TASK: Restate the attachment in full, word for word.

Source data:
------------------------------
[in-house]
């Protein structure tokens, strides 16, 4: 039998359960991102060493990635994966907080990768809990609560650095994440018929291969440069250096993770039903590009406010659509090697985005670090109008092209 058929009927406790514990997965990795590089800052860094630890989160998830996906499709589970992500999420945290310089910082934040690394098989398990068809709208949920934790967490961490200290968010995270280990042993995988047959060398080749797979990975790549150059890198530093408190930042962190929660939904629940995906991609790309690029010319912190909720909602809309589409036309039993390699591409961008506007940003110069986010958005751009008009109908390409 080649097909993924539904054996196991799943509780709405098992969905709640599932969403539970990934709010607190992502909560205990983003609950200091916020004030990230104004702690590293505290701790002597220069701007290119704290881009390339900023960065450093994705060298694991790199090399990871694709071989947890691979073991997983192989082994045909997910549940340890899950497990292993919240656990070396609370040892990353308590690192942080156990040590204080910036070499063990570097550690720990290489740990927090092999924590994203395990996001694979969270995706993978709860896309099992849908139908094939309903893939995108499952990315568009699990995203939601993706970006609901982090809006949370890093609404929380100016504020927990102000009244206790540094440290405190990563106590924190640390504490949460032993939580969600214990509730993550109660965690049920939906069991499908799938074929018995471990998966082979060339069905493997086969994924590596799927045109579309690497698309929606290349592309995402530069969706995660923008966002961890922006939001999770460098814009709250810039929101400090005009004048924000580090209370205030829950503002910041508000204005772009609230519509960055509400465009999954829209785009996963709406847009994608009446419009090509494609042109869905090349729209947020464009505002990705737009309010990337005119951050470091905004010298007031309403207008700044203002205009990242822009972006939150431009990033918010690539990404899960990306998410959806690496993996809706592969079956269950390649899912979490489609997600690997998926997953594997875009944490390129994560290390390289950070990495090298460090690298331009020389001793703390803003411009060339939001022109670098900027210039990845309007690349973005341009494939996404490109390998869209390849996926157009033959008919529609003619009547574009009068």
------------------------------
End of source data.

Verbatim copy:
[in-house]
């Protein structure tokens, strides 16, 4: 039998359960991102060493990635994966907080990768809990609560650095994440018929291969440069250096993770039903590009406010659509090697985005670090109008092209 058929009927406790514990997965990795590089800052860094630890989160998830996906499709589970992500999420945290310089910082934040690394098989398990068809709208949920934790967490961490200290968010995270280990042993995988047959060398080749797979990975790549150059890198530093408190930042962190929660939904629940995906991609790309690029010319912190909720909602809309589409036309039993390699591409961008506007940003110069986010958005751009008009109908390409 080649097909993924539904054996196991799943509780709405098992969905709640599932969403539970990934709010607190992502909560205990983003609950200091916020004030990230104004702690590293505290701790002597220069701007290119704290881009390339900023960065450093994705060298694991790199090399990871694709071989947890691979073991997983192989082994045909997910549940340890899950497990292993919240656990070396609370040892990353308590690192942080156990040590204080910036070499063990570097550690720990290489740990927090092999924590994203395990996001694979969270995706993978709860896309099992849908139908094939309903893939995108499952990315568009699990995203939601993706970006609901982090809006949370890093609404929380100016504020927990102000009244206790540094440290405190990563106590924190640390504490949460032993939580969600214990509730993550109660965690049920939906069991499908799938074929018995471990998966082979060339069905493997086969994924590596799927045109579309690497698309929606290349592309995402530069969706995660923008966002961890922006939001999770460098814009709250810039929101400090005009004048924000580090209370205030829950503002910041508000204005772009609230519509960055509400465009999954829209785009996963709406847009994608009446419009090509494609042109869905090349729209947020464009505002990705737009309010990337005119951050470091905004010298007031309403207008700044203002205009990242822009972006939150431009990033918010690539990404899960990306998410959806690496993996809706592969079956269950390649899912979490489609997600690997998926997953594997875009944490390129994560290390390289950070990495090298460090690298331009020389001793703390803003411009060339939001022109670098900027210039990845309007690349973005341009494939996404490109390998869209390849996926157009033959008919529609003619009547574009009068």